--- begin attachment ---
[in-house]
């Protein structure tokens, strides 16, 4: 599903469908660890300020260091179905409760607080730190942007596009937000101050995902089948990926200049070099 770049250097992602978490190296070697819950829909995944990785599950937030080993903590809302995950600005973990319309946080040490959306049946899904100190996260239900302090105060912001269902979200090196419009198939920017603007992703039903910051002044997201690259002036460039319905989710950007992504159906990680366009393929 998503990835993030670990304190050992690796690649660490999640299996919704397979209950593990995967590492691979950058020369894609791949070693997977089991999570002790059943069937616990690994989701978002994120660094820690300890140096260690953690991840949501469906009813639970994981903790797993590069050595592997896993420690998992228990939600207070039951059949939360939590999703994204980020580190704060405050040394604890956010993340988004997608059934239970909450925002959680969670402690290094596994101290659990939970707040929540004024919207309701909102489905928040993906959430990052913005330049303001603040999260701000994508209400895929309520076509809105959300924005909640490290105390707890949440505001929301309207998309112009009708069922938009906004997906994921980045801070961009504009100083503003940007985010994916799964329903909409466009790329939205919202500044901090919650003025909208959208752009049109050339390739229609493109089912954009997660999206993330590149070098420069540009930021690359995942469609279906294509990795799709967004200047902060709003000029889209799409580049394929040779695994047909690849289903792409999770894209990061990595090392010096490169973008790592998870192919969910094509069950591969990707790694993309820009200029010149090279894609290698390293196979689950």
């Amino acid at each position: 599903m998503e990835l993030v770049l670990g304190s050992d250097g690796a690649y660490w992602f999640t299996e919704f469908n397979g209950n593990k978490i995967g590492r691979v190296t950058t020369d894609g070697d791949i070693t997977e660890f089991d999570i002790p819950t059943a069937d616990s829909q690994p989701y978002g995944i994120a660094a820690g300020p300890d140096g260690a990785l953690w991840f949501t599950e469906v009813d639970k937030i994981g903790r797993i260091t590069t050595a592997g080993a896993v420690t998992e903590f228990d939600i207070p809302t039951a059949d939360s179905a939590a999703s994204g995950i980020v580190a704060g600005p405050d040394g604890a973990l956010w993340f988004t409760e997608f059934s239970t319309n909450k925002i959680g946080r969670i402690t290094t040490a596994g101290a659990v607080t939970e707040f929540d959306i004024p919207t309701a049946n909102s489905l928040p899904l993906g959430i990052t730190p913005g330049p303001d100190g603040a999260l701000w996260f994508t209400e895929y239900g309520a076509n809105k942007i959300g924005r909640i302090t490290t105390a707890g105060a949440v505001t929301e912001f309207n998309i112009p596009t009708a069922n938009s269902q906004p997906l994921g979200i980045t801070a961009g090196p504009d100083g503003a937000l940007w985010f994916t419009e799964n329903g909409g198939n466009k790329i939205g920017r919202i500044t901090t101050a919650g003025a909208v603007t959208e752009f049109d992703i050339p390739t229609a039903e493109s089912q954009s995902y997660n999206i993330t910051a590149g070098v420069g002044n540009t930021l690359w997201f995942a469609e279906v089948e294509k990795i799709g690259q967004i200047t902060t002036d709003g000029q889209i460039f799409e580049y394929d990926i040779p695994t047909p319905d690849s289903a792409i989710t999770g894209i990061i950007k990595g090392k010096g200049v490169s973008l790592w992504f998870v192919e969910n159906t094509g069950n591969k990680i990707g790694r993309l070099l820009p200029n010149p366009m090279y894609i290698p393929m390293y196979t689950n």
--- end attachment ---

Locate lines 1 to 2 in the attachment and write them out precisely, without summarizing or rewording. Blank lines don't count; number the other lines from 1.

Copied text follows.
[in-house]
């Protein structure tokens, strides 16, 4: 599903469908660890300020260091179905409760607080730190942007596009937000101050995902089948990926200049070099 770049250097992602978490190296070697819950829909995944990785599950937030080993903590809302995950600005973990319309946080040490959306049946899904100190996260239900302090105060912001269902979200090196419009198939920017603007992703039903910051002044997201690259002036460039319905989710950007992504159906990680366009393929 998503990835993030670990304190050992690796690649660490999640299996919704397979209950593990995967590492691979950058020369894609791949070693997977089991999570002790059943069937616990690994989701978002994120660094820690300890140096260690953690991840949501469906009813639970994981903790797993590069050595592997896993420690998992228990939600207070039951059949939360939590999703994204980020580190704060405050040394604890956010993340988004997608059934239970909450925002959680969670402690290094596994101290659990939970707040929540004024919207309701909102489905928040993906959430990052913005330049303001603040999260701000994508209400895929309520076509809105959300924005909640490290105390707890949440505001929301309207998309112009009708069922938009906004997906994921980045801070961009504009100083503003940007985010994916799964329903909409466009790329939205919202500044901090919650003025909208959208752009049109050339390739229609493109089912954009997660999206993330590149070098420069540009930021690359995942469609279906294509990795799709967004200047902060709003000029889209799409580049394929040779695994047909690849289903792409999770894209990061990595090392010096490169973008790592998870192919969910094509069950591969990707790694993309820009200029010149090279894609290698390293196979689950």